Andrew Green gives his perspective on how neoliberalisation has affected staff, students and local communities; why there have been so many recent Vice-Chancellor scandals; and what the marketisation of higher education means for the ability of universities to respond to the future needs of Welsh society.Read more
Our Welsh Keywords offers contemporary perspectives on the meaning of words in Welsh, inspired by Raymond Williams’ Keywords. In this issue, Manon Steffan Ros reveals her new word-crush: what is more merciful than mercy, can shift into a word that means bric-a-brac, and in synaesthetic terms is dark green and dusty-smelling?Read more
Russell Todd argues that community development within Communities First changed to becoming increasingly about disciplining individuals’ behaviours so that they could conform to Welsh Government priorities, and offers readers inspiration for how they can collaborate in now-flourishing independent projects that enable grassroots social justice.Read more
Our series of creative responses to Wales' rail network, Reading Between the Lines, brings new insights into a Wales fragmented by its travel infrastructure. In this issue, Mike Parker offers his uniquely wry, subtly politicised perspective on a beautiful stretch of landscape that has endured against the odds: Morfa Mawddach to Llandecwyn…Read more
Film-maker Sara Penrhyn Jones reflects on her work on the Pacific island nation of Kiribati, which faces potential obliteration from climate change; how local experts introduced its unique heritage to her, and how our sense of global justice is inhibited when such atoll communities are only acknowledged as a warning signal for what could happen to more powerful countries.Read more
Folklorist Peter Stevenson relays stories from Wales, and from the multicultural traditions of Appalachia, exploring the intricate connections between the two mining cultures, and offering wider reflections on the complexities of migration and indigenousness around the world.Read more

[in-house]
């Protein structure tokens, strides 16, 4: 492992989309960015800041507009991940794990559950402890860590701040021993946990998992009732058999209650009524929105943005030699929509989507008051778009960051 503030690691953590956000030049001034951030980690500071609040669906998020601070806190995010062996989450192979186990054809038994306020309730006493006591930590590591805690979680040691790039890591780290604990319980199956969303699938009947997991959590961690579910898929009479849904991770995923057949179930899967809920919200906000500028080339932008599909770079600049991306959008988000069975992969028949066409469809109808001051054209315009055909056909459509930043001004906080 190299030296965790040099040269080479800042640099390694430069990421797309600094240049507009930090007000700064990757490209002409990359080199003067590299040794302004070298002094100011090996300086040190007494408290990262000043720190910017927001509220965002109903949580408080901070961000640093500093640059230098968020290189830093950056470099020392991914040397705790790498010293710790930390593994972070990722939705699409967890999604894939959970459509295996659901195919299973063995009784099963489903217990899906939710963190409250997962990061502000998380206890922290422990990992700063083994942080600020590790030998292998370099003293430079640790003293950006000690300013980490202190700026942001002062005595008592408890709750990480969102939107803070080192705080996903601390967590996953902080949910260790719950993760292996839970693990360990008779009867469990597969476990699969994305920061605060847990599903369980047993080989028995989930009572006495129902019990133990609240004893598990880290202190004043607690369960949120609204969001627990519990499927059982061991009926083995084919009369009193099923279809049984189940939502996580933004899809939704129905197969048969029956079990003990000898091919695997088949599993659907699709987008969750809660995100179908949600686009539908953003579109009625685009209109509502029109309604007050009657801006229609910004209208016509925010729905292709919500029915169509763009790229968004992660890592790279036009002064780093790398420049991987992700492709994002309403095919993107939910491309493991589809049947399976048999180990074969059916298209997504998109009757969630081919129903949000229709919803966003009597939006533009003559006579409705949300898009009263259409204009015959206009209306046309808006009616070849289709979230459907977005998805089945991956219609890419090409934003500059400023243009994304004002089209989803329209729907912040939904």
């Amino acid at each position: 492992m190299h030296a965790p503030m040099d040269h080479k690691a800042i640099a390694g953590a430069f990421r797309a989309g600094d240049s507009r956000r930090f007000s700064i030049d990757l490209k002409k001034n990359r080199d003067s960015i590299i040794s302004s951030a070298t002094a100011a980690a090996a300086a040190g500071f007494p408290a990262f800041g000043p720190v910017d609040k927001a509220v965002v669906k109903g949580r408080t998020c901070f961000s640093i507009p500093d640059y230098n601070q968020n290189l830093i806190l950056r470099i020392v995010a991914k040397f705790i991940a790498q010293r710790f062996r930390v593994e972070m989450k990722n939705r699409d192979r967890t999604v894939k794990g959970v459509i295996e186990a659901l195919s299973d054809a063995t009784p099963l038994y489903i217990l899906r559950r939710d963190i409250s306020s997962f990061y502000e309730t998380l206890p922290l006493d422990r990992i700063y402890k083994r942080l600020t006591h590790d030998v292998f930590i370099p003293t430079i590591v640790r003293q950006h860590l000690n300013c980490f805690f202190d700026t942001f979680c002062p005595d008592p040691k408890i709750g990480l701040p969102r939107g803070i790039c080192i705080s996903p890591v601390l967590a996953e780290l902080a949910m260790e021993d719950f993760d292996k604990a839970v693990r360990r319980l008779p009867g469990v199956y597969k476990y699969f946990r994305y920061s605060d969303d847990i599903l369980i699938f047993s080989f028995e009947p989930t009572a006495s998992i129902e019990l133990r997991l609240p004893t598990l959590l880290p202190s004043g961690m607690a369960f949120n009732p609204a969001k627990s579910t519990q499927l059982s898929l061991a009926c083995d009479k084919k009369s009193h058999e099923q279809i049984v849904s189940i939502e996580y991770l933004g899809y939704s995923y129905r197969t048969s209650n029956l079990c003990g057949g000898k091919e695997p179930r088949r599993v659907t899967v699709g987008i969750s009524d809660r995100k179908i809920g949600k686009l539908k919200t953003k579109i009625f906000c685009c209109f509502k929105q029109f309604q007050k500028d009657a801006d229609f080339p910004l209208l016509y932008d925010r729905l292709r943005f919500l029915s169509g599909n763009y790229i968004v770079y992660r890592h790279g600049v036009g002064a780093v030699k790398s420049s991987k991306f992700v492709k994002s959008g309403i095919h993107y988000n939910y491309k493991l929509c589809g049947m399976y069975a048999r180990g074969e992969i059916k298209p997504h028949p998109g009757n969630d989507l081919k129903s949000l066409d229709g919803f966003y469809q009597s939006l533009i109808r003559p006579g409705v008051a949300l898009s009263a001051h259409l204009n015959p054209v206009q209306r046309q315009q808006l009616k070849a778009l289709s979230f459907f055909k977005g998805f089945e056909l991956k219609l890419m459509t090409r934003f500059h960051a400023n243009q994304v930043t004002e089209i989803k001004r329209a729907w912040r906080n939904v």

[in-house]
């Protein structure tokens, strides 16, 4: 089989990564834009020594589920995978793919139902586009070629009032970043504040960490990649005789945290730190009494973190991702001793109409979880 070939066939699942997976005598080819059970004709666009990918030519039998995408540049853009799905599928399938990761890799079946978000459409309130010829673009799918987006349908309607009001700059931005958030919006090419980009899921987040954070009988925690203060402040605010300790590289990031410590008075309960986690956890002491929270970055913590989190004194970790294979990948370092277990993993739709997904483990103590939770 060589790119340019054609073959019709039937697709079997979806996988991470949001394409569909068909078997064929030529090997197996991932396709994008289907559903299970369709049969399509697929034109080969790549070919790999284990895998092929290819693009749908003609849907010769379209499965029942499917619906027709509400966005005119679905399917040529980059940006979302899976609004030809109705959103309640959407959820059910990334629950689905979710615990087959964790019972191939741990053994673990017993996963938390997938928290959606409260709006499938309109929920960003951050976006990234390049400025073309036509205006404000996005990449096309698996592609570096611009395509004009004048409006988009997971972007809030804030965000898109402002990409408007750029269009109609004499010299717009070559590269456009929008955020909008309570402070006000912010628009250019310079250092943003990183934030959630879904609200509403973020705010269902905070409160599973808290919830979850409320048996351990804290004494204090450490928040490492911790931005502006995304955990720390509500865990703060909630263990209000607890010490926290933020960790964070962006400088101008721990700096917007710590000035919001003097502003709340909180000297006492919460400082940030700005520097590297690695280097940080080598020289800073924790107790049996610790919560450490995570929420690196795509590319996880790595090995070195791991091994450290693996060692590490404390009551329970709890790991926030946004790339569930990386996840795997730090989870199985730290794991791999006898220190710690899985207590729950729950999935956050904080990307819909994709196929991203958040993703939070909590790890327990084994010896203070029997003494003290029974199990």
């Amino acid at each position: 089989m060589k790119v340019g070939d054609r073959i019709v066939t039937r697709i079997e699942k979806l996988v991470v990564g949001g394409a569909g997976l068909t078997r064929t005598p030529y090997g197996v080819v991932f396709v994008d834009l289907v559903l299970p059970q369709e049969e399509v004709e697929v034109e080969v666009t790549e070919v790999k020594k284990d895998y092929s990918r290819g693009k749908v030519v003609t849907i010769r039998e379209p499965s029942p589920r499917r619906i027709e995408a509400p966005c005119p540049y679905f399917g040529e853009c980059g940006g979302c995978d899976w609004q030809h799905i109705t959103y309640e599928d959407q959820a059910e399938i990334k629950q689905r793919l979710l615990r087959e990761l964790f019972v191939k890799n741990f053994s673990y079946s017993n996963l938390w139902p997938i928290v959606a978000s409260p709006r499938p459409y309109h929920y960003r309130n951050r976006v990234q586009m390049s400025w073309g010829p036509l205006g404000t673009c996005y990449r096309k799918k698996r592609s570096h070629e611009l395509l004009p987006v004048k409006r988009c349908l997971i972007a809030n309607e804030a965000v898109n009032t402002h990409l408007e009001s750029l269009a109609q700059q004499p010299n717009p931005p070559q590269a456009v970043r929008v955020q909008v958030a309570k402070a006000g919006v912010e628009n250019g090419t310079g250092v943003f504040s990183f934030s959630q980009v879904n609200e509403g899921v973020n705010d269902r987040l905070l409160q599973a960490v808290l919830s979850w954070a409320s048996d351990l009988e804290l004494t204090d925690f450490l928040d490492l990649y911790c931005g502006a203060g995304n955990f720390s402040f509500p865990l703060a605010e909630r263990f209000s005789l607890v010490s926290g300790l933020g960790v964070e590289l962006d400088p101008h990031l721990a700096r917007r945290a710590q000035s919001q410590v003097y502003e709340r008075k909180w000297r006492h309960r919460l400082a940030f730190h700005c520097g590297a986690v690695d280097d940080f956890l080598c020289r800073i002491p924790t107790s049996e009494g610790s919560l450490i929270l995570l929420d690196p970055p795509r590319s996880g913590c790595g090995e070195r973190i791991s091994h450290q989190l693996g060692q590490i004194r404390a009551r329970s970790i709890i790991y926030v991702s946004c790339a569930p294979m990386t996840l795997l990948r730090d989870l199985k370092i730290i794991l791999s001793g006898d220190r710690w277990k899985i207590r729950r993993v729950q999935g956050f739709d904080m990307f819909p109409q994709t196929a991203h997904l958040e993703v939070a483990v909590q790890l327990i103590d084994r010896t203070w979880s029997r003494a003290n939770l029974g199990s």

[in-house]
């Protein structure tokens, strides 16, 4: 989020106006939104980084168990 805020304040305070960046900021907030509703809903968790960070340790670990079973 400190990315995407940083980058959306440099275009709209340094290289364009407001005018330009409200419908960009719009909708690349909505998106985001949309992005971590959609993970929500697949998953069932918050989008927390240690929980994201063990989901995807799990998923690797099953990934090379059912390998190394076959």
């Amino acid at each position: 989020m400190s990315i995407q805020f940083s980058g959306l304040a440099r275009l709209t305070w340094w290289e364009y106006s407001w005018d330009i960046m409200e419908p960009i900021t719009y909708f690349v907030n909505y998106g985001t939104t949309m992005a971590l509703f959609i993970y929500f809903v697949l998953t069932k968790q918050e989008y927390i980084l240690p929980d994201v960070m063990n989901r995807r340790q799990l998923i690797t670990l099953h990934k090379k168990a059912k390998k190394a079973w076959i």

Karolina Rosiak interviews Polish people about the Welsh language, and identifies what has motivated them to learn or discouraged them from doing so. She offers concrete proposals more broadly for how the Welsh Government and language providers can enable more migrants and refugees to learn the language.Read more
There has been a bumper crop of new books lately from writers and publishers in Wales, and our insightful reviewers assess a selection of them here.
From the rebuilding of Victorian Cardiff to Jazz Age Swansea; from gay life in the hills to military drones crashing into caravans, swathes of Welsh life are covered, along with stories from the margins of Europe and a novel that takes a trip across the tundra. In the year when Emyr Humphreys turned 100, we also look at his poetry and his impact on Welsh literature.
In troubled times, books and bookshops ground us and show us new paths. I am lucky to know booksellers who know me: Pen’rallt Gallery Bookshop in Machynlleth is my welcoming local; Gay’s the Word in London my old haunt. In both, the staff can guess what I might like to read, handing me a copy of this new memoir or that surprising third novel till my arms are full. It’s quite a skill, and a moment of warm interaction which online algorithms cannot replicate.
Perhaps the Planet reader doesn’t need prompting, but I’ll say it anyway. Now is a good time to watch less rolling news, scroll through fewer tweets, and dive deep into more books – starting with some of these.
Helen Sandler is a writer and editor who runs Tollington Press, publishing new books by women; and co-programmes Aberration, the LGBT+ arts night in Aberystwyth.